Another paper studied the development of sound localization in early-blind people and found that their ability to localize sound was better than sighted people, implying that training by visual cues does not play a critical role in sound localization ability.

Early-blind human subjects localize sound sources better than sighted subjects



The Apple web page on AirPods Pro 2.0 says the following about Personalized Spatial Audio in a footnote:

  1. Compatible hardware and software required. Works with compatible content in supported apps. Not all content available in Dolby Atmos. iPhone with TrueDepth camera required to create a personal profile for Spatial Audio, which will sync across Apple devices running the latest operating system software, including iOS, iPadOS (coming later this fall), macOS (coming later this fall), and tvOS.

Source: AirPods Pro (2nd generation) - Apple

So, the firmware can take Dolby Atmos played on ~the whole gamut of Apple devices and send customized spatial sound to the AirPods Pro 2.0. Note that HA’s are not mentioned as a receiving device but I should think HA OEMs could add that capability to receive and interpret what any Apple device is broadcasting in something approaching Dolby Atmos or at least DTS.

Further up the web page (under Personalized listening. Sound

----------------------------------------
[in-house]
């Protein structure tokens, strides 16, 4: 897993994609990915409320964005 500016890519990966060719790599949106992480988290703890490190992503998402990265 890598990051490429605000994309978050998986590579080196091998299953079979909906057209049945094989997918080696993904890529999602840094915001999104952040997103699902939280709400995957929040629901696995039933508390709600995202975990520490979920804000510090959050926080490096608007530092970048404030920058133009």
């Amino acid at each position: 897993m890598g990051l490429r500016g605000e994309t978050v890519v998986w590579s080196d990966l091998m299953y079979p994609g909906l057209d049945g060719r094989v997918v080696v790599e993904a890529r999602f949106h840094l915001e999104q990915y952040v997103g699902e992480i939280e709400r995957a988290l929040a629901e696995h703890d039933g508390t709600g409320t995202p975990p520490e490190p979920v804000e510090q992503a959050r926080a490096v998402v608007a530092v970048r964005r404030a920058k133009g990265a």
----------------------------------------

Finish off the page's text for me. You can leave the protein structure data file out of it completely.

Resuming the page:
Tuned to you., there is also the following statement about “Dynamic Headtracking.”

Dynamic head tracking now brings three‑dimensional audio to Group FaceTime calls, so conversations feel like you’re in the same room with your friends and family.

Perhaps this could work both ways. If you were wearing a lavalier mic on your chest but turned away from your web cam, your voice wouldn’t necessarily change depending on whether you faced your device screen and web cam but your own headtracking through AirPods Pro 2.0 could adjust the sound sent out according to the way you faced the screen**. And if other folks in a Group FaceTime were similarly wearing AirPods Pro 2.0, the sound from them to your ears might also reflect their head positions whether they were wearing a direct input lavalier mic or not. The utility of this seems to be the same as for iMessage and FaceTime itself. It compels everyone in your group or family to be all-in with Apple or left out (as I was for years as an Android user in an Apple family! - now I’ve finally capitulated!).

** Same if the input were coming from mics on the AirPods Pro 2.0 themselves.

Cool cool cool. I expect that they are measuring the distance between the ears and applying frequency-specific time and level delays from that. They also appear to be scanning the pinna; can they interpolate semi-appropriate pinna filters from that?? That seems much harder to me, but video processing can do all sorts of crazy stuff these days so, sure? Based on some random user comments on reddit, I am guessing that they are not getting as accurate a head related transfer function as they would get from recording audio from directly into your ears. The old example I always think of is the barber shop one, which it looks like Starkey stole and repurpossed for marketting at some point: Virtual Barber Shop (Audio...use headphones, close ur eyes) - YouTube (use headphones)

In regards to relevance for individuals with hearing loss, pinna effect cues are pretty high frequency so depending on the hearing loss may not be accessible.